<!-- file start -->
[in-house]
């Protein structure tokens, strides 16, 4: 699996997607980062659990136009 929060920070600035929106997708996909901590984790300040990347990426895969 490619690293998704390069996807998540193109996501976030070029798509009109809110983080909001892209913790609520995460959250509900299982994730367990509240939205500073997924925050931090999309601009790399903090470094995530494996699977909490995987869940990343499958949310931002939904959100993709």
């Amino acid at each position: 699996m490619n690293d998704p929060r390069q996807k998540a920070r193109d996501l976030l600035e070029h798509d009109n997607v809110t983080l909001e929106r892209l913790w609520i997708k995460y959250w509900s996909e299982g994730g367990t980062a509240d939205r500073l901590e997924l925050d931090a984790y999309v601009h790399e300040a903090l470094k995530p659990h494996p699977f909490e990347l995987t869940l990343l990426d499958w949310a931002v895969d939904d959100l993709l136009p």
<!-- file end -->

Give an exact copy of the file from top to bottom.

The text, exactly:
[in-house]
């Protein structure tokens, strides 16, 4: 699996997607980062659990136009 929060920070600035929106997708996909901590984790300040990347990426895969 490619690293998704390069996807998540193109996501976030070029798509009109809110983080909001892209913790609520995460959250509900299982994730367990509240939205500073997924925050931090999309601009790399903090470094995530494996699977909490995987869940990343499958949310931002939904959100993709």
């Amino acid at each position: 699996m490619n690293d998704p929060r390069q996807k998540a920070r193109d996501l976030l600035e070029h798509d009109n997607v809110t983080l909001e929106r892209l913790w609520i997708k995460y959250w509900s996909e299982g994730g367990t980062a509240d939205r500073l901590e997924l925050d931090a984790y999309v601009h790399e300040a903090l470094k995530p659990h494996p699977f909490e990347l995987t869940l990343l990426d499958w949310a931002v895969d939904d959100l993709l136009p």